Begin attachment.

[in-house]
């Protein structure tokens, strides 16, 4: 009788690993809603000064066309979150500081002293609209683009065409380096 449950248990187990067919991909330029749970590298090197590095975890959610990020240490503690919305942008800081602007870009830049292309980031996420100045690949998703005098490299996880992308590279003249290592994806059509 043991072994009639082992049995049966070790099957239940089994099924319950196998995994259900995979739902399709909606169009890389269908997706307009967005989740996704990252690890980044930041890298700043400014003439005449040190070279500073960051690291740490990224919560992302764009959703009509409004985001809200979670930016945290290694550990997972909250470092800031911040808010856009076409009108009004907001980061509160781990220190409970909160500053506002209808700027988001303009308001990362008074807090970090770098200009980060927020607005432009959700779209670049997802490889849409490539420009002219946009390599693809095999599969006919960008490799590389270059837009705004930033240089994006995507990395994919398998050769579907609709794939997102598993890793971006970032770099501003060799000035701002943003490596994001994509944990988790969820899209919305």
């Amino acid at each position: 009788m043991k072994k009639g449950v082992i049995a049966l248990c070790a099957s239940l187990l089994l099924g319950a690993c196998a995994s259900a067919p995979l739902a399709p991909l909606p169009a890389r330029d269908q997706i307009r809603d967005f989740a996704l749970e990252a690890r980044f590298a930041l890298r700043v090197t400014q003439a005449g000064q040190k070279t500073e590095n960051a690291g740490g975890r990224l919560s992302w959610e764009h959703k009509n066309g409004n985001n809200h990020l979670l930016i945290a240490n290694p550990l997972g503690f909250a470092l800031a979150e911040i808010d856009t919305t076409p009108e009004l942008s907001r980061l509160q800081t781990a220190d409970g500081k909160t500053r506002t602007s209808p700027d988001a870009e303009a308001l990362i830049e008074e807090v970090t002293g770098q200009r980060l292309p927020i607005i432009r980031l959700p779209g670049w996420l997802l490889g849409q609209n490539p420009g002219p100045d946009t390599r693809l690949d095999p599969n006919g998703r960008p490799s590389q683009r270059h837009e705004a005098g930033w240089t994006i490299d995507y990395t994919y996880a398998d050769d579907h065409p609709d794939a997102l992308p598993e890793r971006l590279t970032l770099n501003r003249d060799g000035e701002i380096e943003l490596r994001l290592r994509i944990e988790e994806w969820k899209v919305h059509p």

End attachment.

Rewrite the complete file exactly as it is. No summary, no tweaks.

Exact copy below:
[in-house]
């Protein structure tokens, strides 16, 4: 009788690993809603000064066309979150500081002293609209683009065409380096 449950248990187990067919991909330029749970590298090197590095975890959610990020240490503690919305942008800081602007870009830049292309980031996420100045690949998703005098490299996880992308590279003249290592994806059509 043991072994009639082992049995049966070790099957239940089994099924319950196998995994259900995979739902399709909606169009890389269908997706307009967005989740996704990252690890980044930041890298700043400014003439005449040190070279500073960051690291740490990224919560992302764009959703009509409004985001809200979670930016945290290694550990997972909250470092800031911040808010856009076409009108009004907001980061509160781990220190409970909160500053506002209808700027988001303009308001990362008074807090970090770098200009980060927020607005432009959700779209670049997802490889849409490539420009002219946009390599693809095999599969006919960008490799590389270059837009705004930033240089994006995507990395994919398998050769579907609709794939997102598993890793971006970032770099501003060799000035701002943003490596994001994509944990988790969820899209919305």
């Amino acid at each position: 009788m043991k072994k009639g449950v082992i049995a049966l248990c070790a099957s239940l187990l089994l099924g319950a690993c196998a995994s259900a067919p995979l739902a399709p991909l909606p169009a890389r330029d269908q997706i307009r809603d967005f989740a996704l749970e990252a690890r980044f590298a930041l890298r700043v090197t400014q003439a005449g000064q040190k070279t500073e590095n960051a690291g740490g975890r990224l919560s992302w959610e764009h959703k009509n066309g409004n985001n809200h990020l979670l930016i945290a240490n290694p550990l997972g503690f909250a470092l800031a979150e911040i808010d856009t919305t076409p009108e009004l942008s907001r980061l509160q800081t781990a220190d409970g500081k909160t500053r506002t602007s209808p700027d988001a870009e303009a308001l990362i830049e008074e807090v970090t002293g770098q200009r980060l292309p927020i607005i432009r980031l959700p779209g670049w996420l997802l490889g849409q609209n490539p420009g002219p100045d946009t390599r693809l690949d095999p599969n006919g998703r960008p490799s590389q683009r270059h837009e705004a005098g930033w240089t994006i490299d995507y990395t994919y996880a398998d050769d579907h065409p609709d794939a997102l992308p598993e890793r971006l590279t970032l770099n501003r003249d060799g000035e701002i380096e943003l490596r994001l290592r994509i944990e988790e994806w969820k899209v919305h059509p």